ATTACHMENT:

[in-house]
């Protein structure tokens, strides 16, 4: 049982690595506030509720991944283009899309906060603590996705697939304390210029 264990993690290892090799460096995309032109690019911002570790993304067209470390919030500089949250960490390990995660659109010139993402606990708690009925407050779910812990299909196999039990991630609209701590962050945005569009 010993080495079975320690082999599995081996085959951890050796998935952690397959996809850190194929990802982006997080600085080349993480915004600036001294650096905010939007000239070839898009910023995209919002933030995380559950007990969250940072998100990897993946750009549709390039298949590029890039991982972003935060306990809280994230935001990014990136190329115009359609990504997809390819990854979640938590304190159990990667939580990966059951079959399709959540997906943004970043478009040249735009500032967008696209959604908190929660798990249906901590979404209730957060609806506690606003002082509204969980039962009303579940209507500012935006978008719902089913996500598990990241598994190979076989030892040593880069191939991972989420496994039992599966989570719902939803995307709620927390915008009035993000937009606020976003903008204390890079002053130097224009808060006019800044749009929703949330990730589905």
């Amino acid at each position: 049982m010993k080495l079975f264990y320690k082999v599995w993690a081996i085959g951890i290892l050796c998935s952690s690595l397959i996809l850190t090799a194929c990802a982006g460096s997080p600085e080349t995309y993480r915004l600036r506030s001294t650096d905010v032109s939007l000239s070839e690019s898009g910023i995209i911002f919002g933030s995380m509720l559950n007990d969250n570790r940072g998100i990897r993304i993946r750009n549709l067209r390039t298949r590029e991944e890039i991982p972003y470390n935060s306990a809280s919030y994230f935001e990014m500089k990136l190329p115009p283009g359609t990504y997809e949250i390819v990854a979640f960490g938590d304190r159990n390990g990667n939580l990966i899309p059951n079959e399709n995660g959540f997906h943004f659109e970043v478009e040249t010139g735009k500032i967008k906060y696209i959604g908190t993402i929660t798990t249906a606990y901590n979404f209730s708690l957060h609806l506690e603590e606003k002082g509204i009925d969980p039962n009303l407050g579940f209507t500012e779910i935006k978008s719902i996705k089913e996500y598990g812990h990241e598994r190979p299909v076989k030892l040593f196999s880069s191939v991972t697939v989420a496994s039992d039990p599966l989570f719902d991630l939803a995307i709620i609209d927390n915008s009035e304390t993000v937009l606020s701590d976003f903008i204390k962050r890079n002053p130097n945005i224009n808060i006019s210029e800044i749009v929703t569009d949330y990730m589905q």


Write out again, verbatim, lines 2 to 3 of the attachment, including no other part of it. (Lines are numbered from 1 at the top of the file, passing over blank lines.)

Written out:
């Protein structure tokens, strides 16, 4: 049982690595506030509720991944283009899309906060603590996705697939304390210029 264990993690290892090799460096995309032109690019911002570790993304067209470390919030500089949250960490390990995660659109010139993402606990708690009925407050779910812990299909196999039990991630609209701590962050945005569009 010993080495079975320690082999599995081996085959951890050796998935952690397959996809850190194929990802982006997080600085080349993480915004600036001294650096905010939007000239070839898009910023995209919002933030995380559950007990969250940072998100990897993946750009549709390039298949590029890039991982972003935060306990809280994230935001990014990136190329115009359609990504997809390819990854979640938590304190159990990667939580990966059951079959399709959540997906943004970043478009040249735009500032967008696209959604908190929660798990249906901590979404209730957060609806506690606003002082509204969980039962009303579940209507500012935006978008719902089913996500598990990241598994190979076989030892040593880069191939991972989420496994039992599966989570719902939803995307709620927390915008009035993000937009606020976003903008204390890079002053130097224009808060006019800044749009929703949330990730589905």
């Amino acid at each position: 049982m010993k080495l079975f264990y320690k082999v599995w993690a081996i085959g951890i290892l050796c998935s952690s690595l397959i996809l850190t090799a194929c990802a982006g460096s997080p600085e080349t995309y993480r915004l600036r506030s001294t650096d905010v032109s939007l000239s070839e690019s898009g910023i995209i911002f919002g933030s995380m509720l559950n007990d969250n570790r940072g998100i990897r993304i993946r750009n549709l067209r390039t298949r590029e991944e890039i991982p972003y470390n935060s306990a809280s919030y994230f935001e990014m500089k990136l190329p115009p283009g359609t990504y997809e949250i390819v990854a979640f960490g938590d304190r159990n390990g990667n939580l990966i899309p059951n079959e399709n995660g959540f997906h943004f659109e970043v478009e040249t010139g735009k500032i967008k906060y696209i959604g908190t993402i929660t798990t249906a606990y901590n979404f209730s708690l957060h609806l506690e603590e606003k002082g509204i009925d969980p039962n009303l407050g579940f209507t500012e779910i935006k978008s719902i996705k089913e996500y598990g812990h990241e598994r190979p299909v076989k030892l040593f196999s880069s191939v991972t697939v989420a496994s039992d039990p599966l989570f719902d991630l939803a995307i709620i609209d927390n915008s009035e304390t993000v937009l606020s701590d976003f903008i204390k962050r890079n002053p130097n945005i224009n808060i006019s210029e800044i749009v929703t569009d949330y990730m589905q």